Can a market failure occur when there is a high amount of risk within the market leading producers and consumers to avoid the market?
To answer this question, it is critical to agree on the definition of "market failure." In what follows, by "market failure" we will mean a situation where a free market fails to provide an efficient allocation of goods and services (i.e., risk in this particular example). Hence, if the market fails, it is possible to conceive an alternative allocation of risks so that at least one market participant could be made better-off without making anybody else worse off.
Given such a definition of market failure, whether a large amount of risk can lead to a market failure or not depends on the nature of the risk involved. More specifically, a large risk may lead to a market failure if it is associated with informational asymmetries; otherwise, it does not. Informational asymmetries occur when one of the parties to a transaction has "private" information, so that s/he is better informed about the good/service being transacted than the other party. Asymmetric information leads to two types of problems for free markets, namely, adverse selection and moral hazard.
Adverse selection arises when people use their private information to their own benefit when entering a contractual arrangement, to the detriment of the less-informed party. A classical example of adverse selection is health insurance, because a person typically knows more about his/her own health than the insurer. Thus, everything else equal, the people more likely to buy insurance at any given premium are the ones posing the greatest risks. Anticipating adverse selection, insurers tend to adjust their premiums upward. In the end, adverse selection leads to higher premiums and fewer insured people than if there were no informational asymmetries.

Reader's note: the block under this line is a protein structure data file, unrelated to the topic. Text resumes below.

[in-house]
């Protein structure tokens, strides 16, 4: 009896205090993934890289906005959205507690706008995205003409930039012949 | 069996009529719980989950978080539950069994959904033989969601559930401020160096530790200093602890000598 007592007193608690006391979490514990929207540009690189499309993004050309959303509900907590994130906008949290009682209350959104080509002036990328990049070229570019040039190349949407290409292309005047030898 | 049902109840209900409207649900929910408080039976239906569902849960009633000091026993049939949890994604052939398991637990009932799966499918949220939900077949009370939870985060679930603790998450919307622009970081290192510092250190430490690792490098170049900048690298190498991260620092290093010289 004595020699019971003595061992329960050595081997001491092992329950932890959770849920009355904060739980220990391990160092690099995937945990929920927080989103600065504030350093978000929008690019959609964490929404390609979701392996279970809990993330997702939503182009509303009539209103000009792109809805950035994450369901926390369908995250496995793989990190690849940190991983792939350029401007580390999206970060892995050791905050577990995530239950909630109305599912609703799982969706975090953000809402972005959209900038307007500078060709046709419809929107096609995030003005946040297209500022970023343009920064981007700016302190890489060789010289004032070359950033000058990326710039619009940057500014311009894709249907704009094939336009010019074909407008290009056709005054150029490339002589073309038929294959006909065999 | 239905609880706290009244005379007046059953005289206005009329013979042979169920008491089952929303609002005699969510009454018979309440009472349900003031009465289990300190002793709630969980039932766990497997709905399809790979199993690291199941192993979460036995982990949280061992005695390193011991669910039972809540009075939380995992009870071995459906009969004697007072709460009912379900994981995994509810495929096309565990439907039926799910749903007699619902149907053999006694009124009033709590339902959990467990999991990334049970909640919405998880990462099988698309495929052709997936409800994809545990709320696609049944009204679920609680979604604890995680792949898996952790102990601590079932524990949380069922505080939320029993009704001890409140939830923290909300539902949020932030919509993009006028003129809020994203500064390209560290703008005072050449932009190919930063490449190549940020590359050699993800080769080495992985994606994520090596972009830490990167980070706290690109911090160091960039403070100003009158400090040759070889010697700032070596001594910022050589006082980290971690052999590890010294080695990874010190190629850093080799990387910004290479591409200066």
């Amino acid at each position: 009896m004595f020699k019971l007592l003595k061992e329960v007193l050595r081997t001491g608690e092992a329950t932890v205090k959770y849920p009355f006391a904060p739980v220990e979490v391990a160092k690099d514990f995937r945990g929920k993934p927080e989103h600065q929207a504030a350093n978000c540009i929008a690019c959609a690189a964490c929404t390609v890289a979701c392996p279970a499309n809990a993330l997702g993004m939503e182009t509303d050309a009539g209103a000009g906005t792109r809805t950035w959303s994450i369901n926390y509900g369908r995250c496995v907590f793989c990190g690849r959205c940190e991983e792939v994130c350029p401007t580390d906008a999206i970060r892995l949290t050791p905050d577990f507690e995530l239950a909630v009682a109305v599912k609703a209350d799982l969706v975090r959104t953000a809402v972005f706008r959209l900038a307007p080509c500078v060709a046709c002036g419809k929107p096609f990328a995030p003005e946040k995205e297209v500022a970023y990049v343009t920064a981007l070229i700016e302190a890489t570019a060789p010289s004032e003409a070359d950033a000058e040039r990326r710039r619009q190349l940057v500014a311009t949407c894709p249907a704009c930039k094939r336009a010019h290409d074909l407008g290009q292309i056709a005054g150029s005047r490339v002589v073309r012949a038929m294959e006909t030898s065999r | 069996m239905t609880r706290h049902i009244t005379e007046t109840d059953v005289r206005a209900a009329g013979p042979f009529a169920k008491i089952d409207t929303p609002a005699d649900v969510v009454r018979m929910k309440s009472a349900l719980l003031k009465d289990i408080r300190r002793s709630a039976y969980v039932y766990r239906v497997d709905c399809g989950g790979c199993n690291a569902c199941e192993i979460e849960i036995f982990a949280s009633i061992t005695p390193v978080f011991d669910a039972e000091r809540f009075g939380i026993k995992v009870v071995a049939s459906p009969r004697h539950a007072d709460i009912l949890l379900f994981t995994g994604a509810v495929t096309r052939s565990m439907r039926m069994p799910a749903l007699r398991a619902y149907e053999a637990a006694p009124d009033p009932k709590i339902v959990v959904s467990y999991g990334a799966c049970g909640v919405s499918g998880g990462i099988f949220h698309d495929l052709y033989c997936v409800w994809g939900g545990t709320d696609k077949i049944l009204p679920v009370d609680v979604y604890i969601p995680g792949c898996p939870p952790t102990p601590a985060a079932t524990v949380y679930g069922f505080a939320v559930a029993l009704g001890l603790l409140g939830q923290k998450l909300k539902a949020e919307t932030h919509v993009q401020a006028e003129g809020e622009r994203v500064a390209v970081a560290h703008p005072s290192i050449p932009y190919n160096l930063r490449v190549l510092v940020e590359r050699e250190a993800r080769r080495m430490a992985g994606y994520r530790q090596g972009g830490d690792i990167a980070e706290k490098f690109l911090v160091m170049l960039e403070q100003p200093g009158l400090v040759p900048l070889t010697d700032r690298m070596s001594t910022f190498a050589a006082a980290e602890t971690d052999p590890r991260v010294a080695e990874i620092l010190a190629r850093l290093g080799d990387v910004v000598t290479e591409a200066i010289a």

Moral hazard occurs when people take advantage of their private information (to the disadvantage of the less-informed party) after entering a contractual arrangement. Health insurance provides a good example of moral hazard as well, because people have more incentives to enter into riskier behaviors (e.g., practice extreme sports, spend less on preventive care, etc.) once they have secured insurance. If insurers cannot prevent moral hazard, they will adjust premiums upward accordingly. As a result, the presence of moral hazard increases premiums and reduces the number of insured people compared to a situation without private information.
Absent information asymmetries, there is no reason for large risks to cause a market failure. Take for example the case of a perfectly competitive commodity producer facing large price risks due to uncertainties in weather, export demand, and the like. In the absence of private information, such a producer would face the same uncertainty as anybody who might be willing to take on his/her risk. Unlike standard goods, risk is a "bad;" therefore, its owner (in this instance the commodity producer) must pay rather than be paid to get rid of it. Quite possibly, the commodity producer may not find anybody willing to take on his/her risk for the amount of money he/she is willing to pay. If such a situation arises, however, it would not be a market failure. This assertion is true because it would be analogous to a seller of a standard good being unable find any buyers at a specific price he/she would like to charge. While this situation means that transactions fail to occur, it does not represent a market failure as defined above.